CPE limits tuition hikes to 3% over two years to balance affordability, college finances

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FRANKFORT, Ky. (WTVQ) – The Kentucky Council on Postsecondary Education has capped tuition increases near historic lows for the next two years, limiting the cost increase to students while also providing financial flexibility for public colleges and universities.

The move allows universities to raise tuition up to 3% through 2023 – an average increase of 1.5% each year. However, campuses may not increase rates more than 2% in any one year.

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The ceiling applies to tuition and mandatory fees for resident, undergraduate programs.

The Council is also limiting tuition increases at the Kentucky Community and Technical College System to $5 per credit hour over the next two years. That’s equal to a maximum 2.7% increase through 2023. At most, KCTCS may raise the rate by $3 per credit hour in any one year.

Council members adopted the new ceilings Thursday following months of collaboration with campus leaders.

The caps apply to the 2021-22 and 2022-23 academic years. Campuses may choose to raise tuition in smaller amounts, or not at all. Institutions will submit their final rates for Council approval in June.

CPE President Aaron Thompson said the caps help ensure that tuition remains relatively stable as Kentucky recovers from COVID-19 and workers return to college for retraining. However, the plan also provides some cushion to campuses as they continue to face budget challenges from the pandemic, he added.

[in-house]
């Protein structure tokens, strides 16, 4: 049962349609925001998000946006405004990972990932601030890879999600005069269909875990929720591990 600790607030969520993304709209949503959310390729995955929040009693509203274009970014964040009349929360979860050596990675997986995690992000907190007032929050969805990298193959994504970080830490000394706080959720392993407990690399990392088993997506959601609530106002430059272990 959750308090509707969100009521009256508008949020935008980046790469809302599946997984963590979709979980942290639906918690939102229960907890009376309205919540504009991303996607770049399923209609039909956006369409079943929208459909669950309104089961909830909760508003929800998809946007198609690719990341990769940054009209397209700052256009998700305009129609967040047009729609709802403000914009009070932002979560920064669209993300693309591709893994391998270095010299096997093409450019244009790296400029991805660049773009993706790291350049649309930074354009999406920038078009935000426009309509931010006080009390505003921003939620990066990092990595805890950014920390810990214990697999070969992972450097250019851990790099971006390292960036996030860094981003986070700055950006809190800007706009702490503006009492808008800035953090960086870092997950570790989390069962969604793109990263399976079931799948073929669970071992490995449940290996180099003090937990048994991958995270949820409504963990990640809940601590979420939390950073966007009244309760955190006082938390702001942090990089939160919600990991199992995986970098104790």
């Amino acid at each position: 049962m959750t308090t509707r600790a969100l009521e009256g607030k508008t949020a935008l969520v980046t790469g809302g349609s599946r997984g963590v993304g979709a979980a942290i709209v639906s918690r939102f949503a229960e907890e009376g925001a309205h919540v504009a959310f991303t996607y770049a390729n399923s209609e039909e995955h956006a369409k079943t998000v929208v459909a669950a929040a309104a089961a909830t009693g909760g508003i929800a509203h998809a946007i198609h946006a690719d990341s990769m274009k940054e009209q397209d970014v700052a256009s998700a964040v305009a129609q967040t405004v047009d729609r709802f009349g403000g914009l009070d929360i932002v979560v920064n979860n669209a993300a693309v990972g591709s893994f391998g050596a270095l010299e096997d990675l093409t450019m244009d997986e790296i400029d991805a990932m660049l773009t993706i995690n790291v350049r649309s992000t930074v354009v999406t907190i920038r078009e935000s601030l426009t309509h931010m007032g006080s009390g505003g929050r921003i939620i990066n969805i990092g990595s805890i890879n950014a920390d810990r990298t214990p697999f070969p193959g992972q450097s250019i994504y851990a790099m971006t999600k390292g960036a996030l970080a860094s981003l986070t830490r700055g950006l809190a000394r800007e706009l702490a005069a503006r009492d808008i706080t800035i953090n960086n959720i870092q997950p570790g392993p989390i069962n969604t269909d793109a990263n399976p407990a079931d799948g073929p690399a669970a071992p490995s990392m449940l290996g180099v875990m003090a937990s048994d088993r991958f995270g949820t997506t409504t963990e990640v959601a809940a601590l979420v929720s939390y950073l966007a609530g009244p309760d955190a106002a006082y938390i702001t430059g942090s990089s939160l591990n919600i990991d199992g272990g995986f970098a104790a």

“Higher education is a public good and a shared responsibility,” Thompson said. “The Council favored a moderate, balanced approach that protects students and families but also helps campuses mitigate the worst financial aspects of the past year.”

Today’s vote sets the stage for three consecutive years of historically low tuition increases.

In the current year, five universities did not raise tuition at all, while three others raised it less than 2%, and KCTCS increased it by 2.75%. Taken together, this resulted in an average increase of 0.7% across the system.

That’s compared to an average of about 4 percent per year over the previous decade.

Campuses, meanwhile, are coping with an unprecedented budget squeeze due to lower enrollment and repeated cuts in state funding, which date back at least 10 years.

The latest projections show that fixed and unavoidable costs for campuses will climb by nearly $117 million next year – about 3.2%. Even if all campuses adopt the maximum tuition increases next year, the additional revenue will only cover about 23% of that need.

Over the past 14 months, campuses also have faced about $480 million in added costs and foregone revenue related to the pandemic.

While federal funds have helped mitigate the financial impact, many institutions have costs and revenue losses that have not been fully addressed by federal awards. These costs and losses are expected to continue accumulating in the upcoming year, and campus leaders will be left to address them with institutional resources or through budget cuts.

Thompson praised Kentucky’s federal delegation for moving quickly to provide the relief funds.

He also commended Gov. Andy Beshear and the state legislature for their commitment to higher education for the upcoming year in the enacted state budget.

The spending plan provides $17.3 million in performance funding for campuses along with millions more for capital investment and pension relief.

“These state and federal resources were instrumental in keeping the new ceilings relatively low,” Thompson said. “The upcoming state budget is the best in years for higher education, and I want to commend all of our elected leaders, at every level, for recognizing our critical role in Kentucky’s future and economic recovery.”

In other action Thursday, the Council elected Lucas Mentzer of Lexington to serve as chair and Eric Farris of Shepherdsville to serve as vice chair through January 2022.

Mentzer is an enterprise program manager for acquisitions and mergers with Kofax, Inc. Farris is a senior partner and attorney at Buckman Farris and Mills.